My New Camera

I've been thinking about replacing my 11-year old Konica Minolta Digital SLR for a few months now. The old camera still works okay, but it has issues that started to bother me more and more. The battery door opens on its own, which is annoying. If it hasn't been used for a while (e.g. a few hours), the first photo taken doesn't work and the camera has to be power cycled. There are other signs of wear and tear that all add up to a degraded experience. Sure, it works, but not as well as it used to, and certainly not as well as more modern cameras.


Last week I finally pulled the trigger and purchased a Nikon D5500. An incomplete list of the things this camera does better than the old one:

  • The Konica Minolta has 6 megapixels, which is plenty for what I need. The Nikon, with 24 megapixels, probably has more than I need. However, digital sensors have come a long way in a decade. Despite the fact that the Nikon sensor pixels are smaller than the Konica Minolta's (both cameras have APS-C sensors), the Nikon sensor has much better low-light performance than the Konica Minolta.
  • The Konica Minolta doesn't have a movie mode, while the Nikon can do 1080P at 60 FPS. I don't often take movies, but it's nice to have that feature there if I want it.
  • The Nikon has much faster and better image processing. Of course, this is no Nikon D5 that costs $6,500, but it's plenty fast for my purposes.
  • The Nikon has a touch screen that has iPhone-like swipe/pinch gestures, and touch-to-focus. As hilarious as it is to see my daughter try to swipe on my old camera, I like the idea of making photography approachable for her.
  • The availability of lenses for Nikon cameras is probably unparalleled. This was a source of consternation for me – let me explain. I have a number of lenses for the Konica Minolta that aren't necessarily top quality, but they work fine. I have coverage from 18-500mm. In 2006 (shortly after I got my Konica Minolta, natch), Sony bought Konica Minolta's camera line, and continue to make cameras to this day based on that product line under their name. Sony still makes cameras that are compatible with Konica Minolta lenses (the A-mount system), but recently they have focused most of their innovation towards their E-mount system. I wasn't sure I wanted to stay with a system that (it looks like to me) Sony isn't focused on. Sony makes a line of very nice mirrorless cameras that only support the E-mount system. I thought long and hard about buying a Sony mirrorless camera (especially the α6500, $1400 for the body), but in the end I decided I couldn't justify spending that much money. With a Nikon, I can get a more reasonably priced body and gain access to a wealth of high-quality lenses.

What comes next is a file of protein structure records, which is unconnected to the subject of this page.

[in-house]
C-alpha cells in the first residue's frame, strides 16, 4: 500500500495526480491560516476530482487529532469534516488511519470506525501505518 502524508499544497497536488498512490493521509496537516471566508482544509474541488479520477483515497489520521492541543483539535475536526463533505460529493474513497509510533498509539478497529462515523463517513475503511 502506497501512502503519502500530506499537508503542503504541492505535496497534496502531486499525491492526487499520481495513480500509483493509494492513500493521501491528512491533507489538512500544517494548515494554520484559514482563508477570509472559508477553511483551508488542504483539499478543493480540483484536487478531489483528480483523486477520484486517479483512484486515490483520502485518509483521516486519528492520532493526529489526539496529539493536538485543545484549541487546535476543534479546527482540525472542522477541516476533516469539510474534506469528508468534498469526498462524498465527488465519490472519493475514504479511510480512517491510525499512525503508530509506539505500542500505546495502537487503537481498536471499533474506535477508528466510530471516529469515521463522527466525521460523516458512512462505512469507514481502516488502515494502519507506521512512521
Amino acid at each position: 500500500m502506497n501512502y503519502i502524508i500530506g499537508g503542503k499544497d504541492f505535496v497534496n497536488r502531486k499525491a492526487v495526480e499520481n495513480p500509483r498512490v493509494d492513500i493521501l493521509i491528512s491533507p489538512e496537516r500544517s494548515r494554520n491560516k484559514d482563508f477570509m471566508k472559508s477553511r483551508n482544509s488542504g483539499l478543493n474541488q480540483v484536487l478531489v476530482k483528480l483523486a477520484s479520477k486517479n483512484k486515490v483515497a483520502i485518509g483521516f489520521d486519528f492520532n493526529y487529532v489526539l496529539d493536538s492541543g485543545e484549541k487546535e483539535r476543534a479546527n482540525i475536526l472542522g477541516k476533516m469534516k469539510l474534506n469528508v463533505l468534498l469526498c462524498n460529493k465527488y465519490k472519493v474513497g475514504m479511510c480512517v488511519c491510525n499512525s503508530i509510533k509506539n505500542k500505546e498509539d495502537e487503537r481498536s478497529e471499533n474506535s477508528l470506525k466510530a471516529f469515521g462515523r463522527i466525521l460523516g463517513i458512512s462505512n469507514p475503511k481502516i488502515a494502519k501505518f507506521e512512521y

• The Nikon can be controlled (in a limited fashion) from a smartphone or tablet over Wifi, which seems pretty useful.

Clever readers might wonder why I got a D5500 when Nikon has already announced the follow-on D5600? Well, the D5600 adds very few features over the D5500 (basically only Bluetooth connectivity and slightly better battery life), and I got my D5500 as a fully warrantied refurb for a significant discount. Clever readers might also wonder why I didn't get something like a Sony α6000/α6300 for $400/$1000? Basically, I had read bad things about the Sony menu system, the α6000/α6300 don't have a touch screen, and E-mount lenses are rarer and comparatively more expensive than Nikon equivalents.

Finally, here's a photo using the new camera from this morning's dog walk. I centered it on the iconic NCAR Mesa Laboratory building. Click for the full 24 megapixel size!

My dog walks have better mountain views than your dog walks